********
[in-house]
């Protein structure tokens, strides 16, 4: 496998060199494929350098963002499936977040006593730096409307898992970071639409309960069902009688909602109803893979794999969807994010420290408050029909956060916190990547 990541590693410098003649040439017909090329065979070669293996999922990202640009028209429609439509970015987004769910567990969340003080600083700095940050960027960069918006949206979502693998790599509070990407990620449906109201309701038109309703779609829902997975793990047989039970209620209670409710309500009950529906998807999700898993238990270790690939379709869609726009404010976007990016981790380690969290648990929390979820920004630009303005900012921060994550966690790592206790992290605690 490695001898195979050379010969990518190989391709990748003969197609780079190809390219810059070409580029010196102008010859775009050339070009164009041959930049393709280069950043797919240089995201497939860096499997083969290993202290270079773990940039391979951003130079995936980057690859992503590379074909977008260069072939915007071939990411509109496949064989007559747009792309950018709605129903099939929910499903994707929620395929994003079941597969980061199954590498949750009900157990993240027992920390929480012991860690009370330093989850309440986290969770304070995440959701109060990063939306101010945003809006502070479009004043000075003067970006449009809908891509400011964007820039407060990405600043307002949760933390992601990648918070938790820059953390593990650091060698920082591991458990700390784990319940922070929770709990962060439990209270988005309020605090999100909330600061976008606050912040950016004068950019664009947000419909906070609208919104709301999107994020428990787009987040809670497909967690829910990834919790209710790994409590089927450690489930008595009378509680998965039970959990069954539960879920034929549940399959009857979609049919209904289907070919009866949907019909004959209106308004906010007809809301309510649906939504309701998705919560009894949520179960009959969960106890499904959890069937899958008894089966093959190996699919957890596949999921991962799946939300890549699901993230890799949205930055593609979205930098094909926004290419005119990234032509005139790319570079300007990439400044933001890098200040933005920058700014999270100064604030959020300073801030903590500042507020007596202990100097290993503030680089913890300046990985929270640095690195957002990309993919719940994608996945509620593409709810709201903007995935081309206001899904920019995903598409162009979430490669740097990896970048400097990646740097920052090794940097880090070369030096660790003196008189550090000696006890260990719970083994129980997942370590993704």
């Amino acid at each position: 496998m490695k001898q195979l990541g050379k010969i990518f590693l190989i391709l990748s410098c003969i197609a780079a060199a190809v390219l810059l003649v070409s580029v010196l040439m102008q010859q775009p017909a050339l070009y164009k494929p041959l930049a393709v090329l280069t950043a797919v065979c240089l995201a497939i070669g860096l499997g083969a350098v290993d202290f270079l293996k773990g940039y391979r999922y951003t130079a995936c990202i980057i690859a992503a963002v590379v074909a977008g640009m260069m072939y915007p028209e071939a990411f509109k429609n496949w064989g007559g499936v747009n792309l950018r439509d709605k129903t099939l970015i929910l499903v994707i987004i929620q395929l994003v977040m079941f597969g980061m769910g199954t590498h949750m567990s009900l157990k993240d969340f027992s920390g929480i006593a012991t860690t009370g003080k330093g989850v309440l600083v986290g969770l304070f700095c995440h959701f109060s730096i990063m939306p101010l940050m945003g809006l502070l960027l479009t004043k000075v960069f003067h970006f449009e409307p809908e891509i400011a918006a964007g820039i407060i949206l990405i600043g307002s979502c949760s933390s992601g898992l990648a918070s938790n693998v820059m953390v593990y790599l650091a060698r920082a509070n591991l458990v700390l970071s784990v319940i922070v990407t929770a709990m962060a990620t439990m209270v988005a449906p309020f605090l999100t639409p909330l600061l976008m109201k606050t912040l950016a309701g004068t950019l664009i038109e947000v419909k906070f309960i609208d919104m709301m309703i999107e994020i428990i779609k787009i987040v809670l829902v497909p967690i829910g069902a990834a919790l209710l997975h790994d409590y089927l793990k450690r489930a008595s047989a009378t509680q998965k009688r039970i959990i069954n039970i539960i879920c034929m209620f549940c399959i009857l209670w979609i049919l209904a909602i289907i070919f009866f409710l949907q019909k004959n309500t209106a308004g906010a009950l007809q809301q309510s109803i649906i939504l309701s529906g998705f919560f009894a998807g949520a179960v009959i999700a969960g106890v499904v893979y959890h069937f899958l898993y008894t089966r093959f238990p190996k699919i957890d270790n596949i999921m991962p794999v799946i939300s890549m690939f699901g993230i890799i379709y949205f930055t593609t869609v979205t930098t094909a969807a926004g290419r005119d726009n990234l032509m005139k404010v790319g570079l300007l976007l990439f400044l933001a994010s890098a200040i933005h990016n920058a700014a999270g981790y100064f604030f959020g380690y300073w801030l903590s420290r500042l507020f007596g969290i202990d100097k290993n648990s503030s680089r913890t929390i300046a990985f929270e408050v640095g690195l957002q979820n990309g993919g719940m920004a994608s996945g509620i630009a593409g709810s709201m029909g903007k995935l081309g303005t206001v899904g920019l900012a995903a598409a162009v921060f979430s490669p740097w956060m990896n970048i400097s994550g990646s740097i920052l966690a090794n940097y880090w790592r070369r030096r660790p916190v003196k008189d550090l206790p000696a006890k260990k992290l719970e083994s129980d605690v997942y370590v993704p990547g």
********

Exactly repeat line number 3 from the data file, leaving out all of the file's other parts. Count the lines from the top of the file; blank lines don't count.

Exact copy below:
């Amino acid at each position: 496998m490695k001898q195979l990541g050379k010969i990518f590693l190989i391709l990748s410098c003969i197609a780079a060199a190809v390219l810059l003649v070409s580029v010196l040439m102008q010859q775009p017909a050339l070009y164009k494929p041959l930049a393709v090329l280069t950043a797919v065979c240089l995201a497939i070669g860096l499997g083969a350098v290993d202290f270079l293996k773990g940039y391979r999922y951003t130079a995936c990202i980057i690859a992503a963002v590379v074909a977008g640009m260069m072939y915007p028209e071939a990411f509109k429609n496949w064989g007559g499936v747009n792309l950018r439509d709605k129903t099939l970015i929910l499903v994707i987004i929620q395929l994003v977040m079941f597969g980061m769910g199954t590498h949750m567990s009900l157990k993240d969340f027992s920390g929480i006593a012991t860690t009370g003080k330093g989850v309440l600083v986290g969770l304070f700095c995440h959701f109060s730096i990063m939306p101010l940050m945003g809006l502070l960027l479009t004043k000075v960069f003067h970006f449009e409307p809908e891509i400011a918006a964007g820039i407060i949206l990405i600043g307002s979502c949760s933390s992601g898992l990648a918070s938790n693998v820059m953390v593990y790599l650091a060698r920082a509070n591991l458990v700390l970071s784990v319940i922070v990407t929770a709990m962060a990620t439990m209270v988005a449906p309020f605090l999100t639409p909330l600061l976008m109201k606050t912040l950016a309701g004068t950019l664009i038109e947000v419909k906070f309960i609208d919104m709301m309703i999107e994020i428990i779609k787009i987040v809670l829902v497909p967690i829910g069902a990834a919790l209710l997975h790994d409590y089927l793990k450690r489930a008595s047989a009378t509680q998965k009688r039970i959990i069954n039970i539960i879920c034929m209620f549940c399959i009857l209670w979609i049919l209904a909602i289907i070919f009866f409710l949907q019909k004959n309500t209106a308004g906010a009950l007809q809301q309510s109803i649906i939504l309701s529906g998705f919560f009894a998807g949520a179960v009959i999700a969960g106890v499904v893979y959890h069937f899958l898993y008894t089966r093959f238990p190996k699919i957890d270790n596949i999921m991962p794999v799946i939300s890549m690939f699901g993230i890799i379709y949205f930055t593609t869609v979205t930098t094909a969807a926004g290419r005119d726009n990234l032509m005139k404010v790319g570079l300007l976007l990439f400044l933001a994010s890098a200040i933005h990016n920058a700014a999270g981790y100064f604030f959020g380690y300073w801030l903590s420290r500042l507020f007596g969290i202990d100097k290993n648990s503030s680089r913890t929390i300046a990985f929270e408050v640095g690195l957002q979820n990309g993919g719940m920004a994608s996945g509620i630009a593409g709810s709201m029909g903007k995935l081309g303005t206001v899904g920019l900012a995903a598409a162009v921060f979430s490669p740097w956060m990896n970048i400097s994550g990646s740097i920052l966690a090794n940097y880090w790592r070369r030096r660790p916190v003196k008189d550090l206790p000696a006890k260990k992290l719970e083994s129980d605690v997942y370590v993704p990547g």